Although low-density lipoprotein (LDL) cholesterol remains the lipid value commonly used to assess cardiovascular risk, apolipoprotein (apo) B may better reflect lipid risk. Six categories of evidence support this conclusion: small, dense LDL particles, as measured by apo B, are more commonly present in persons with coronary artery disease (CAD) than an increased LDL cholesterol level; increased very-low-density lipoprotein (VLDL) secretion by the liver results in increased small, dense LDL particles; small, dense LDL particles are more atherogenic than normal LDL particles; apo B more accurately identifies CAD risk than do LDL cholesterol levels; apo B assays do not require fasting and have been well standardized for use in routine laboratories; and the level of apo B continues to predict CAD risk during statin treatment. Sniderman reviews the evidence supporting the value of apo B in predicting CAD risk and its superiority over calculated LDL cholesterol levels.
LDL cholesterol levels can be inaccurate in patients with elevated triglyceride levels, diabetes mellitus, type 3 dyslipoproteinemia, nephrotic syndrome, and liver disease. Techniques to directly determine LDL cholesterol levels are expensive and poorly standardized. A target value of apo B of less than 90 mg per dL (0.9 g per L) in patients with CAD or at high risk for CAD has been established by the Canadian Cardiovascular Society, with recent evidence supporting the lowering of this optimal threshold to 80 mg per dL (0.8 g per L). The biochemistry behind this thinking is that LDL cholesterol particles vary in the amount of cholesterol they contain and that the small, dense LDL particles are cholesterol-depleted. Each VLDL and LDL particle contains one molecule of apo B, which allows for a more accurate quantitation of the atherogenic particles that are present.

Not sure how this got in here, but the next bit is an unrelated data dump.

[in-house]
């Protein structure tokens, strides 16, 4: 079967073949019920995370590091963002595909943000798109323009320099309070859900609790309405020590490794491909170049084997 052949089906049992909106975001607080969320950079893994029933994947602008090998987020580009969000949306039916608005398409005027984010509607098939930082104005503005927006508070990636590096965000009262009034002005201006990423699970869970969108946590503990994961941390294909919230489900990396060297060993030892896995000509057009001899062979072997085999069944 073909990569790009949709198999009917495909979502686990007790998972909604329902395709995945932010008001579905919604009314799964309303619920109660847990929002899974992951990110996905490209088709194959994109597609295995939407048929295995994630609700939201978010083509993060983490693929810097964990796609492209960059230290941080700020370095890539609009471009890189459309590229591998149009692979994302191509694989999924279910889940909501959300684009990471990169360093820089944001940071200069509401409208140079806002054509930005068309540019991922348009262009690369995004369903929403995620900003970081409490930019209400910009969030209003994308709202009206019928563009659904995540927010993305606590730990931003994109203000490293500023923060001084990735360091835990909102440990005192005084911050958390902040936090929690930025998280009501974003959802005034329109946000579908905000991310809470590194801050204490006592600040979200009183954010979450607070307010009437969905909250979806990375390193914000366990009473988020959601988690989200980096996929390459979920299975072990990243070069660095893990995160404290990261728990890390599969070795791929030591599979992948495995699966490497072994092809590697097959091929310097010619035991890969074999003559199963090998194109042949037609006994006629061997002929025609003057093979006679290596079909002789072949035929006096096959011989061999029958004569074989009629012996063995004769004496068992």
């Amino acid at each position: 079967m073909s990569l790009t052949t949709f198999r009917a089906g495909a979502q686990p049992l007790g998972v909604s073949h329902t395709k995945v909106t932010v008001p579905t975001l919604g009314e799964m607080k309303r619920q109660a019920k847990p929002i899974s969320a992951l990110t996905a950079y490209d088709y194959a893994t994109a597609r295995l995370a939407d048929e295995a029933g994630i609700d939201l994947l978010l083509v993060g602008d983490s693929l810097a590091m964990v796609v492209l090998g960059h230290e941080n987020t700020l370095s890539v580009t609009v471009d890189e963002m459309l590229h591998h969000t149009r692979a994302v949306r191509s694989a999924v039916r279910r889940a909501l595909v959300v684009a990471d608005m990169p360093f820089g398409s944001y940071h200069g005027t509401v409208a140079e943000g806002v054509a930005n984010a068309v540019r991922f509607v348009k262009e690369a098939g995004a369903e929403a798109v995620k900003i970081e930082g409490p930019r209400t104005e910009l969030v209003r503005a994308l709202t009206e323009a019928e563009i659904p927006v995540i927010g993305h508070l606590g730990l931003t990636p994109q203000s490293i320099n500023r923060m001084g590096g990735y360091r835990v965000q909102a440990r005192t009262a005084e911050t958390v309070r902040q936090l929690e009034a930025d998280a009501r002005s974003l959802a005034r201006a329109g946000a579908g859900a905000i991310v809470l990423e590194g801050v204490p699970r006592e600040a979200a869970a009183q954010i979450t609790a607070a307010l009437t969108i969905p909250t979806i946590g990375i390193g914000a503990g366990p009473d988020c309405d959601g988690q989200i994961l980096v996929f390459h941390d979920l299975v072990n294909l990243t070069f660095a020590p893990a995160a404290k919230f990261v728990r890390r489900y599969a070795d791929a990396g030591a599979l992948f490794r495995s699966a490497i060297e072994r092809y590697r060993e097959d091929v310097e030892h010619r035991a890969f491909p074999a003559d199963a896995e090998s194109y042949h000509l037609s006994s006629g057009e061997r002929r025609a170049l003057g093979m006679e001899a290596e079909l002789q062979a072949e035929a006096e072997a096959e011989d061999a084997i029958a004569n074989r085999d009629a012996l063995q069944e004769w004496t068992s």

Common clinical scenarios support the use of apo B in risk assessment and monitoring of dyslipidemia treatment. In patients with hypertriglyceridemia, LDL cholesterol may not be calculable or may not represent true CAD risk. In patients with hypercholesterolemia, apo B measurement will identify patients who are at higher risk because of an increased number of small, dense LDL particles. In severe hypercholesterolemia, apo B measurement is less useful because these patients are likely to have equally high CAD risk. In patients who have normal cholesterol and triglyceride levels, apo B measurement will again single out those at higher risk because it identifies the risk-increasing small, dense LDL particles.
Sniderman concludes that noting the number of LDL particles and their composition (lipoproteins) is more useful than noting the LDL cholesterol level. Apo B is a better measure of CAD risk than total- or LDL-cholesterol level in many situations, although its increased utility is negligible at extremes of LDL cholesterol values. Apo B quantitation also may be a better measure of statin therapy efficacy and can be performed on nonfasting blood samples.